Public sector information management survey
In 2018/19 Archives New Zealand reinstated an annual survey of information management (IM) practices in public offices and local authorities.
The core objectives of the survey were the following:
Establish and track how well public sector organisations are performing against the requirements of the Public Records Act 2005 (PRA), the Information and records management standard (the Standard), and good practice IM.
Allow tracking of improvements in organisations’ performance over time.
Identify the risks, challenges, opportunities and emerging trends affecting IM in organisations, so we can feed this intelligence into responsive regulation.
Provide public visibility of organisations’ performance.
The 2018/19 annual survey sets a baseline to allow future comparisons. As part of the survey design, we selected five key indicators to measure the overall state of government IM and provide a high-level perspective on whether IM within the public sector was improving, deteriorating or remaining stable.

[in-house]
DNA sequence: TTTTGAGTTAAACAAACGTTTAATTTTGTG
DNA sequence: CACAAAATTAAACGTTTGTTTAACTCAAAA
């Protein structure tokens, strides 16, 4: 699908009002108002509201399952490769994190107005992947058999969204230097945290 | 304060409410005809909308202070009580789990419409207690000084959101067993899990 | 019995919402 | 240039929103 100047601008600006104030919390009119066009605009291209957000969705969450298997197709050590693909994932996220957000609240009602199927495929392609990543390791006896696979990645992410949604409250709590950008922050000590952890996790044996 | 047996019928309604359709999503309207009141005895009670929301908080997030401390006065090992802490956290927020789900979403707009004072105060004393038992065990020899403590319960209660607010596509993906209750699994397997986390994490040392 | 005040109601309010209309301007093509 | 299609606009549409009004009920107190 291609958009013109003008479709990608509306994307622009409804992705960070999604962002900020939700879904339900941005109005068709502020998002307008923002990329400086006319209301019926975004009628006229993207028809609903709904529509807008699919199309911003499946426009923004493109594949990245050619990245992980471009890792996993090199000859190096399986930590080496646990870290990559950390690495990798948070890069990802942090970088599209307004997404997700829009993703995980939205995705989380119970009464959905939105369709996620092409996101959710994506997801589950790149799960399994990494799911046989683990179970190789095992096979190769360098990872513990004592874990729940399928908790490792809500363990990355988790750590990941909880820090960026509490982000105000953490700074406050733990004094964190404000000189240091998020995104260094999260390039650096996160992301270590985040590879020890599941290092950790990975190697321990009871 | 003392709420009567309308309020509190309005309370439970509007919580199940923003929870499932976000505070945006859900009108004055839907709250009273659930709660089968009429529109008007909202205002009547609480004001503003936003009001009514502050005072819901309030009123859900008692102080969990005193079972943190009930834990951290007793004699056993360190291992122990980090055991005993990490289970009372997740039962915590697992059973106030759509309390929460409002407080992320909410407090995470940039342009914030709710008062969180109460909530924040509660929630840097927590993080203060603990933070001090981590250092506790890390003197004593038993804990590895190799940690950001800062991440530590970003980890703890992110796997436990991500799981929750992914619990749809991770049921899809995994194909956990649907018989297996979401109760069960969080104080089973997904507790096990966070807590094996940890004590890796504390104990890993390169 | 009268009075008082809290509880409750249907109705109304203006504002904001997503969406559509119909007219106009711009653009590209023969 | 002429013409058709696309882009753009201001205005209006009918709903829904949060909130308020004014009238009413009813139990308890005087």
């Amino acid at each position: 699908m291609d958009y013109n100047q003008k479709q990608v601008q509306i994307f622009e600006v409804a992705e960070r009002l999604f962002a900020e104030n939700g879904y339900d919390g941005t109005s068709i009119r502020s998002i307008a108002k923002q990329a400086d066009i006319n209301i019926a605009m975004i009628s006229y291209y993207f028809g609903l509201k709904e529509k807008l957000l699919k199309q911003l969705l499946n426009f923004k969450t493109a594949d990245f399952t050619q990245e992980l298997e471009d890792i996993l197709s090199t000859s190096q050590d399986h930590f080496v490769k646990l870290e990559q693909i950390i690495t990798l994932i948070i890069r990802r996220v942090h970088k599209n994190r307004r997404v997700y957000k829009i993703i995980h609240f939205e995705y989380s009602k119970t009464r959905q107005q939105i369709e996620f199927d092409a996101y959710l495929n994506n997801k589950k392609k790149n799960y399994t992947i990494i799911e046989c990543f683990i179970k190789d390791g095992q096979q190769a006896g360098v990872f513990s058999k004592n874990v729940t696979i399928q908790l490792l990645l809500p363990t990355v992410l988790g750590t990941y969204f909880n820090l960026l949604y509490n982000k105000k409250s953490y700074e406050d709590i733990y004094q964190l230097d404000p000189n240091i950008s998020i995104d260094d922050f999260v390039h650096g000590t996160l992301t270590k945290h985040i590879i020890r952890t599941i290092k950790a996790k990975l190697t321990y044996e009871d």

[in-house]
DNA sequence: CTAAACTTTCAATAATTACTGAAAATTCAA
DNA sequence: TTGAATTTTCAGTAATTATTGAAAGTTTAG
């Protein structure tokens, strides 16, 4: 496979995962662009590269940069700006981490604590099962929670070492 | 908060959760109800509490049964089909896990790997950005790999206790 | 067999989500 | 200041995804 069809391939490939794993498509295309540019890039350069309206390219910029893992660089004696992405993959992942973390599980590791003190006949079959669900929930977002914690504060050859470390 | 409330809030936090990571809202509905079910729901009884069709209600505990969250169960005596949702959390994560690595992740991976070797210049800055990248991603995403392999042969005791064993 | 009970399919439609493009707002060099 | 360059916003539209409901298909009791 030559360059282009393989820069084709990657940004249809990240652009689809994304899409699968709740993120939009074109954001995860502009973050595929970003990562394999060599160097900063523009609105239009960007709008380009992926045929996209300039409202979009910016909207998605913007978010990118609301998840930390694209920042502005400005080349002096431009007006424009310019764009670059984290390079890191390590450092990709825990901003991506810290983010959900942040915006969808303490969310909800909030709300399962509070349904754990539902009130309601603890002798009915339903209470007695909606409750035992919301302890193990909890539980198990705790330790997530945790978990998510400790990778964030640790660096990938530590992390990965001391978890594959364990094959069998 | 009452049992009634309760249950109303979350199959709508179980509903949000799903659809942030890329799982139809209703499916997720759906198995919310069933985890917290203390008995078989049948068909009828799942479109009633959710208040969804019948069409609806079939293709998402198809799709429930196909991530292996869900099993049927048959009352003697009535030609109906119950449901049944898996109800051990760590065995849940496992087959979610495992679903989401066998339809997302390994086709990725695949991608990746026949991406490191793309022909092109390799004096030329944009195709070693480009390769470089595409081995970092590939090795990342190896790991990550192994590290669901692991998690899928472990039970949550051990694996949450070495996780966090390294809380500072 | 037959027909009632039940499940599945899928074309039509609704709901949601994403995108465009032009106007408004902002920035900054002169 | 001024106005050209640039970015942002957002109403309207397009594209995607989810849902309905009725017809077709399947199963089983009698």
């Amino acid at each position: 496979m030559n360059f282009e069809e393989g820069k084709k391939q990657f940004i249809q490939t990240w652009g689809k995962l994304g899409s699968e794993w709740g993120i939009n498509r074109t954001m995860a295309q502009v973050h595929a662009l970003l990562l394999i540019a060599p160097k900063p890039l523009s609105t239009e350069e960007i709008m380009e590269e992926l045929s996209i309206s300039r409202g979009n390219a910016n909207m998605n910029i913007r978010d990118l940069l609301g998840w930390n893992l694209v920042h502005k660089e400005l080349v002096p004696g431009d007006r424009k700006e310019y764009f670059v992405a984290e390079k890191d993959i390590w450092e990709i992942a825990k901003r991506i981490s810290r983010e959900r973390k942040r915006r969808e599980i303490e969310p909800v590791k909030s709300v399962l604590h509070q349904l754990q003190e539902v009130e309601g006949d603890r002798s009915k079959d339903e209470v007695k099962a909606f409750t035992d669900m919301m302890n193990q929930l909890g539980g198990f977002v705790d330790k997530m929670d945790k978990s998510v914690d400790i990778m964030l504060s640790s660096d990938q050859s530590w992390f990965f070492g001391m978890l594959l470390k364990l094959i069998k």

These key indicators are not the sole measure of the state of public sector IM. All the survey’s questions and answers were designed to be useful, but the key indicators have been selected because they are fundamental building blocks to improvement. The survey results provide more data beyond these indicators, which will enable us to understand the current state of government IM.
The findings from the survey and our recommendations are presented in a separate report: Survey of public sector information management 2018/19 – Findings report. This is available on Archives’ website and the raw results will be published as a dataset on data.govt.nz.
Our observations and recommendations on the five key indicators are outlined below, with the relevant survey questions referenced. Executive Sponsors and IM staff should consider these recommendations and, if they apply to their organisations, take action.
Who was surveyed?
The survey recorded an 89.7% response rate. The eight public offices that did not respond before the close-off date for the survey were followed up. All offices apart from one contacted did submit a full or partial survey response, but none of the late responses could be included in the survey’s analysis.